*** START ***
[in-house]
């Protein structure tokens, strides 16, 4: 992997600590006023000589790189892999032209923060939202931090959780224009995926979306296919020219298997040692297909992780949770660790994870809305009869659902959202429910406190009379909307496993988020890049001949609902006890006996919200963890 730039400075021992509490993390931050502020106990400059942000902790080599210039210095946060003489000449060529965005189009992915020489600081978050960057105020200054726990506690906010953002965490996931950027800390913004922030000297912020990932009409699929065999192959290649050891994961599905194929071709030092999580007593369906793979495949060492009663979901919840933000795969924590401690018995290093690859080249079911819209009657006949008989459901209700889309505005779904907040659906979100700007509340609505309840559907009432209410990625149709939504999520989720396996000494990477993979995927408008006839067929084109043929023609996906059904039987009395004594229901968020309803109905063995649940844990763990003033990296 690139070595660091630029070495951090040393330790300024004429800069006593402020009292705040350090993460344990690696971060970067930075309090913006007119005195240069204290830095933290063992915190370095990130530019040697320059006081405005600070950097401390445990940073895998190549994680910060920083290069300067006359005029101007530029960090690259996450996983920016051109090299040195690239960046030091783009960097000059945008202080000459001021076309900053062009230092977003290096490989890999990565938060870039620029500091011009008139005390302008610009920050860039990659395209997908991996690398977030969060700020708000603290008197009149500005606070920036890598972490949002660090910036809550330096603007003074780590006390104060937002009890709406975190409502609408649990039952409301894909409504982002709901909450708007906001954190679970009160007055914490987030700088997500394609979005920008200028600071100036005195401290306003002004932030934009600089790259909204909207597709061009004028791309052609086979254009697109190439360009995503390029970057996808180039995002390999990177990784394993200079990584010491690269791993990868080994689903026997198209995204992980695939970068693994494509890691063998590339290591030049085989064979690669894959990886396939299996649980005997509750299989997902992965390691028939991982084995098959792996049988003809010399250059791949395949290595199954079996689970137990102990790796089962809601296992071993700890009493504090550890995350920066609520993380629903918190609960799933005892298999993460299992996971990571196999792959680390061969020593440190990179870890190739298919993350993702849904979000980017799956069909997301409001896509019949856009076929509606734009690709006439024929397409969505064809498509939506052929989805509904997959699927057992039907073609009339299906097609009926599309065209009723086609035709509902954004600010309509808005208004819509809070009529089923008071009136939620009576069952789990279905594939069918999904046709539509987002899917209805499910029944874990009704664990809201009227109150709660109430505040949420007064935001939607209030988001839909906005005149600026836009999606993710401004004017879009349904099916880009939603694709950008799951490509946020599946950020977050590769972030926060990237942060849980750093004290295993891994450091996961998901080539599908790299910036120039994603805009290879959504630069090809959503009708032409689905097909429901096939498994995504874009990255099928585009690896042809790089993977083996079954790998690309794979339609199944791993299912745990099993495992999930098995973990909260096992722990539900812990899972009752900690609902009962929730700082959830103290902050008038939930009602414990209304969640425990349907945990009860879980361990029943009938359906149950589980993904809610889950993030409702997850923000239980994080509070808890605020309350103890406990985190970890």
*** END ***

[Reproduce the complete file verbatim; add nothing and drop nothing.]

[in-house]
């Protein structure tokens, strides 16, 4: 992997600590006023000589790189892999032209923060939202931090959780224009995926979306296919020219298997040692297909992780949770660790994870809305009869659902959202429910406190009379909307496993988020890049001949609902006890006996919200963890 730039400075021992509490993390931050502020106990400059942000902790080599210039210095946060003489000449060529965005189009992915020489600081978050960057105020200054726990506690906010953002965490996931950027800390913004922030000297912020990932009409699929065999192959290649050891994961599905194929071709030092999580007593369906793979495949060492009663979901919840933000795969924590401690018995290093690859080249079911819209009657006949008989459901209700889309505005779904907040659906979100700007509340609505309840559907009432209410990625149709939504999520989720396996000494990477993979995927408008006839067929084109043929023609996906059904039987009395004594229901968020309803109905063995649940844990763990003033990296 690139070595660091630029070495951090040393330790300024004429800069006593402020009292705040350090993460344990690696971060970067930075309090913006007119005195240069204290830095933290063992915190370095990130530019040697320059006081405005600070950097401390445990940073895998190549994680910060920083290069300067006359005029101007530029960090690259996450996983920016051109090299040195690239960046030091783009960097000059945008202080000459001021076309900053062009230092977003290096490989890999990565938060870039620029500091011009008139005390302008610009920050860039990659395209997908991996690398977030969060700020708000603290008197009149500005606070920036890598972490949002660090910036809550330096603007003074780590006390104060937002009890709406975190409502609408649990039952409301894909409504982002709901909450708007906001954190679970009160007055914490987030700088997500394609979005920008200028600071100036005195401290306003002004932030934009600089790259909204909207597709061009004028791309052609086979254009697109190439360009995503390029970057996808180039995002390999990177990784394993200079990584010491690269791993990868080994689903026997198209995204992980695939970068693994494509890691063998590339290591030049085989064979690669894959990886396939299996649980005997509750299989997902992965390691028939991982084995098959792996049988003809010399250059791949395949290595199954079996689970137990102990790796089962809601296992071993700890009493504090550890995350920066609520993380629903918190609960799933005892298999993460299992996971990571196999792959680390061969020593440190990179870890190739298919993350993702849904979000980017799956069909997301409001896509019949856009076929509606734009690709006439024929397409969505064809498509939506052929989805509904997959699927057992039907073609009339299906097609009926599309065209009723086609035709509902954004600010309509808005208004819509809070009529089923008071009136939620009576069952789990279905594939069918999904046709539509987002899917209805499910029944874990009704664990809201009227109150709660109430505040949420007064935001939607209030988001839909906005005149600026836009999606993710401004004017879009349904099916880009939603694709950008799951490509946020599946950020977050590769972030926060990237942060849980750093004290295993891994450091996961998901080539599908790299910036120039994603805009290879959504630069090809959503009708032409689905097909429901096939498994995504874009990255099928585009690896042809790089993977083996079954790998690309794979339609199944791993299912745990099993495992999930098995973990909260096992722990539900812990899972009752900690609902009962929730700082959830103290902050008038939930009602414990209304969640425990349907945990009860879980361990029943009938359906149950589980993904809610889950993030409702997850923000239980994080509070808890605020309350103890406990985190970890």